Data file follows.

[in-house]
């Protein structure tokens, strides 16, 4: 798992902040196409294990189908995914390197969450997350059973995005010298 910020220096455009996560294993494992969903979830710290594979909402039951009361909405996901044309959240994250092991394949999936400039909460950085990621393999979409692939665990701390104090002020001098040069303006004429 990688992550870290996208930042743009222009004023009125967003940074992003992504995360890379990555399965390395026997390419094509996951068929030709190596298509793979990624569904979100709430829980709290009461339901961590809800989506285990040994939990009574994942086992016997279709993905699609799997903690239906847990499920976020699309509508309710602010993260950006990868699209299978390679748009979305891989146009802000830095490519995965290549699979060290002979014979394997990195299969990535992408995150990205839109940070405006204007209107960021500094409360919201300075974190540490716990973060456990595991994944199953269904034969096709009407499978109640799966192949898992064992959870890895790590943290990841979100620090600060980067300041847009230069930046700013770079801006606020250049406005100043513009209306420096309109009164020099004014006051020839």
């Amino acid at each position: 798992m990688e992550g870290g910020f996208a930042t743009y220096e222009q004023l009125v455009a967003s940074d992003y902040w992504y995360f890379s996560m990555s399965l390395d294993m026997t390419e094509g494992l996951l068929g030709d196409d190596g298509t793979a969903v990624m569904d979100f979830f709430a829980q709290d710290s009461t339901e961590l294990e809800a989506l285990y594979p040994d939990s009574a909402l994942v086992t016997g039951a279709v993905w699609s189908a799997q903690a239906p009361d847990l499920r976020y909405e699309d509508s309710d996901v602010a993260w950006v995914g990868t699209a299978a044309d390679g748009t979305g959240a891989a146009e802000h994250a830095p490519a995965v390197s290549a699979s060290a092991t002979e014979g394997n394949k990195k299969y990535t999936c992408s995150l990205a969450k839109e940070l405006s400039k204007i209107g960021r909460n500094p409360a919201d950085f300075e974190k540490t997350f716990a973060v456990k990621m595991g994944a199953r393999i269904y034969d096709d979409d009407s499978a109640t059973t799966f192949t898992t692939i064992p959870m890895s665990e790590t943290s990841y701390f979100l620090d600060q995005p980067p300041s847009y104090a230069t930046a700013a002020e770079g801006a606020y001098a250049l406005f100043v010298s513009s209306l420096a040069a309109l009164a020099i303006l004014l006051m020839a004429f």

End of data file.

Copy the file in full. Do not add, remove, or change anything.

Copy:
[in-house]
């Protein structure tokens, strides 16, 4: 798992902040196409294990189908995914390197969450997350059973995005010298 910020220096455009996560294993494992969903979830710290594979909402039951009361909405996901044309959240994250092991394949999936400039909460950085990621393999979409692939665990701390104090002020001098040069303006004429 990688992550870290996208930042743009222009004023009125967003940074992003992504995360890379990555399965390395026997390419094509996951068929030709190596298509793979990624569904979100709430829980709290009461339901961590809800989506285990040994939990009574994942086992016997279709993905699609799997903690239906847990499920976020699309509508309710602010993260950006990868699209299978390679748009979305891989146009802000830095490519995965290549699979060290002979014979394997990195299969990535992408995150990205839109940070405006204007209107960021500094409360919201300075974190540490716990973060456990595991994944199953269904034969096709009407499978109640799966192949898992064992959870890895790590943290990841979100620090600060980067300041847009230069930046700013770079801006606020250049406005100043513009209306420096309109009164020099004014006051020839």
């Amino acid at each position: 798992m990688e992550g870290g910020f996208a930042t743009y220096e222009q004023l009125v455009a967003s940074d992003y902040w992504y995360f890379s996560m990555s399965l390395d294993m026997t390419e094509g494992l996951l068929g030709d196409d190596g298509t793979a969903v990624m569904d979100f979830f709430a829980q709290d710290s009461t339901e961590l294990e809800a989506l285990y594979p040994d939990s009574a909402l994942v086992t016997g039951a279709v993905w699609s189908a799997q903690a239906p009361d847990l499920r976020y909405e699309d509508s309710d996901v602010a993260w950006v995914g990868t699209a299978a044309d390679g748009t979305g959240a891989a146009e802000h994250a830095p490519a995965v390197s290549a699979s060290a092991t002979e014979g394997n394949k990195k299969y990535t999936c992408s995150l990205a969450k839109e940070l405006s400039k204007i209107g960021r909460n500094p409360a919201d950085f300075e974190k540490t997350f716990a973060v456990k990621m595991g994944a199953r393999i269904y034969d096709d979409d009407s499978a109640t059973t799966f192949t898992t692939i064992p959870m890895s665990e790590t943290s990841y701390f979100l620090d600060q995005p980067p300041s847009y104090a230069t930046a700013a002020e770079g801006a606020y001098a250049l406005f100043v010298s513009s209306l420096a040069a309109l009164a020099i303006l004014l006051m020839a004429f």